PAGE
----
As the daylight fades for those of us in states that have proper seasons, I thought it might be worth sharing a few thoughts on riding in the dark. The reality is that proper training for next year's gran fondos or -- if you're lucky enough -- for trips to those parts where there are fondos year round often involves riding in the dark or in poor light.
The most significant danger comes from other vehicles on the road not seeing you.
Lights are crucial and the rear light is most important.
A rear light should be bright and visible - not minuscule, fading, underpowered or obscured by a saddle pouch or reflector.
Remember that a group riding single file in the dark is entirely dependent on the brightness of the rear light on the last rider. If that rider has a poorly maintained rear light then the entire peloton is at risk.
The front light performs a dual function.
A powerful front beam will ensure that a rider is seen by incoming road users. It will also light up the road ahead. It is especially useful in conditions where there is no other ambient light source.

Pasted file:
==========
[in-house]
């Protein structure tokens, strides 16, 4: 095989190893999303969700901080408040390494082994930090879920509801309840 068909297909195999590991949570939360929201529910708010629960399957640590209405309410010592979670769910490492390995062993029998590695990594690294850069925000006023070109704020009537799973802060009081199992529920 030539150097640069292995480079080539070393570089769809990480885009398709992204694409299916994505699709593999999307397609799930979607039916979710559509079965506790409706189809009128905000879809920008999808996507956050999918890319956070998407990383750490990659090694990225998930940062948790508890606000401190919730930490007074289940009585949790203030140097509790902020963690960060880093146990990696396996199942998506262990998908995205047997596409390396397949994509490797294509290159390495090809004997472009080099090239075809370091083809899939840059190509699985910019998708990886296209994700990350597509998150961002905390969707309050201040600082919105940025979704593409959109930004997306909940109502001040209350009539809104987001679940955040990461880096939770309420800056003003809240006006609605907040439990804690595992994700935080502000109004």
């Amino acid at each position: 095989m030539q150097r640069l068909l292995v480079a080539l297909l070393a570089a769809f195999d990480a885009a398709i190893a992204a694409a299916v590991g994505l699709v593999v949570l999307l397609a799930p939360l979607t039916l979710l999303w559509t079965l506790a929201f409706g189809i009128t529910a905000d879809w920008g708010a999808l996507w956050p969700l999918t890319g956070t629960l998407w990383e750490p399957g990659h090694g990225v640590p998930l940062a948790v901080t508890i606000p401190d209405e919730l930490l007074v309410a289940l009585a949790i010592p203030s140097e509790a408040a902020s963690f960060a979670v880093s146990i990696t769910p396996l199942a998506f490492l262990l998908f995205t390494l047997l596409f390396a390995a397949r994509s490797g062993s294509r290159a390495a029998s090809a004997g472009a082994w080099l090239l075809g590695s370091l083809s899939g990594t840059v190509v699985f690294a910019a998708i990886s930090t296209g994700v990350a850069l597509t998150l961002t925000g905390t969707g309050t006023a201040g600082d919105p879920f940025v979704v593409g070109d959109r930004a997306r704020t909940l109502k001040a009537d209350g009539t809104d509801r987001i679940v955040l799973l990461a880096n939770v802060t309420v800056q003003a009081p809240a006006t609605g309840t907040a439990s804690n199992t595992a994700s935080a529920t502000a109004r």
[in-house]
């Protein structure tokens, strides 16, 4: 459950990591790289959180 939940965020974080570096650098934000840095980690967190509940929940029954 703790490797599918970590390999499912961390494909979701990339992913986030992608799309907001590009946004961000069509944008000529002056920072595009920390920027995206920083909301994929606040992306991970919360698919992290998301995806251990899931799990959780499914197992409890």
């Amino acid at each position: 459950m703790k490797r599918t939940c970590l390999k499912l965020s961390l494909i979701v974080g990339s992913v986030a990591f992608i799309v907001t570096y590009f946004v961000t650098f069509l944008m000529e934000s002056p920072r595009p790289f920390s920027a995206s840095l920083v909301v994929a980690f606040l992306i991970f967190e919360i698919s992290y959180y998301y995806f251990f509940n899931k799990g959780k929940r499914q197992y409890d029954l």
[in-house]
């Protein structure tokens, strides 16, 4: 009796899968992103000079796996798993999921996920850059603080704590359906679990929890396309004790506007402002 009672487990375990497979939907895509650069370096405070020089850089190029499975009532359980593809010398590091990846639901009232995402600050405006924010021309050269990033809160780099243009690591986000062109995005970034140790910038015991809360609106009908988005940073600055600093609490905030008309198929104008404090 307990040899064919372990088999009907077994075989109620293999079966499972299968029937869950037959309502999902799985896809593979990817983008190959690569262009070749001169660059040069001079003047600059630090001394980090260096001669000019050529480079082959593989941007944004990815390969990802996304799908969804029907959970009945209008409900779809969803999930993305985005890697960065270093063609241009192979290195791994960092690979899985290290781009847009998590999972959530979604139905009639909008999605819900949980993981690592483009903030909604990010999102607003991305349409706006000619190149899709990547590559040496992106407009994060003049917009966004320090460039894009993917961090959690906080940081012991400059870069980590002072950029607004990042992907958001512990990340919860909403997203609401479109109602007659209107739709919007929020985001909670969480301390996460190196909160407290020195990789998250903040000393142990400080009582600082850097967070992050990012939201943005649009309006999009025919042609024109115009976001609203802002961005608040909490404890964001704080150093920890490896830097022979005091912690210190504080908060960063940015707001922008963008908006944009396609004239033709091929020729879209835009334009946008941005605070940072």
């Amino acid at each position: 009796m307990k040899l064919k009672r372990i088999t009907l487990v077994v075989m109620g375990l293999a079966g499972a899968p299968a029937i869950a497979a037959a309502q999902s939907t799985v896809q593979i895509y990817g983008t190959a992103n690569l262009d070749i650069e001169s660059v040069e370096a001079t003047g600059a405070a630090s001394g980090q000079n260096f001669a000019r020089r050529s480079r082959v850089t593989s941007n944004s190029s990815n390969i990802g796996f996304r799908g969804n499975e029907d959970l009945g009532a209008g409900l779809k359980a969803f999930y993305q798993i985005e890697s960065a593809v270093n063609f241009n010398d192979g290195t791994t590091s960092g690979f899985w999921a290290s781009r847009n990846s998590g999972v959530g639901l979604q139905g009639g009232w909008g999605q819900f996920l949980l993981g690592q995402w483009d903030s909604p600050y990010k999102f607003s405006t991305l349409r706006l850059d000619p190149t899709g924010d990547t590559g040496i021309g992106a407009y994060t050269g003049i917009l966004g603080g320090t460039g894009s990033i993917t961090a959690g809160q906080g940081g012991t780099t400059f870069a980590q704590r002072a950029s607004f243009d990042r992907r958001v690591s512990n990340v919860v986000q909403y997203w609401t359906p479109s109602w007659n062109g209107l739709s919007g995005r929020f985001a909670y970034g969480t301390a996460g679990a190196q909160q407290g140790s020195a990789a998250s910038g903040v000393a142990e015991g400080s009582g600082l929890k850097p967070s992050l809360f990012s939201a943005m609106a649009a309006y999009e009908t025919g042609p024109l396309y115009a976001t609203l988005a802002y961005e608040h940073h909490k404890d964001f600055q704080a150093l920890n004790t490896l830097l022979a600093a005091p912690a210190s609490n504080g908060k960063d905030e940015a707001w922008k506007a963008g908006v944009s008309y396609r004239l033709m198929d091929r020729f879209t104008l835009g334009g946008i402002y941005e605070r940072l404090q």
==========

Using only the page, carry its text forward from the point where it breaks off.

The disadvantage of a powerful front beam is that it may hinder a rider's night / peripheral vision.
A rider whose eyes are well adjusted to the dark can discern obstacles and changes in the road surface a long way off and may have more time to react to them.
It's important to avoid being blinded by oncoming car headlamps. Don't look directly at bright lights when riding in the dark.
When it come to clothing, consider two factors: contrast and reflectivity.
Contrasting clothing helps a rider stand out. Black and white or some very clashing color or flouro combination may work well. Avoid all black.
Reflective strips on moving parts of the body or bike are also very effective.
Headphones are an absolute no-no.
Generally it's a good idea to ride a little slower, keep the hands on the drops and, when riding in a group, leave some extra space to the wheel in front.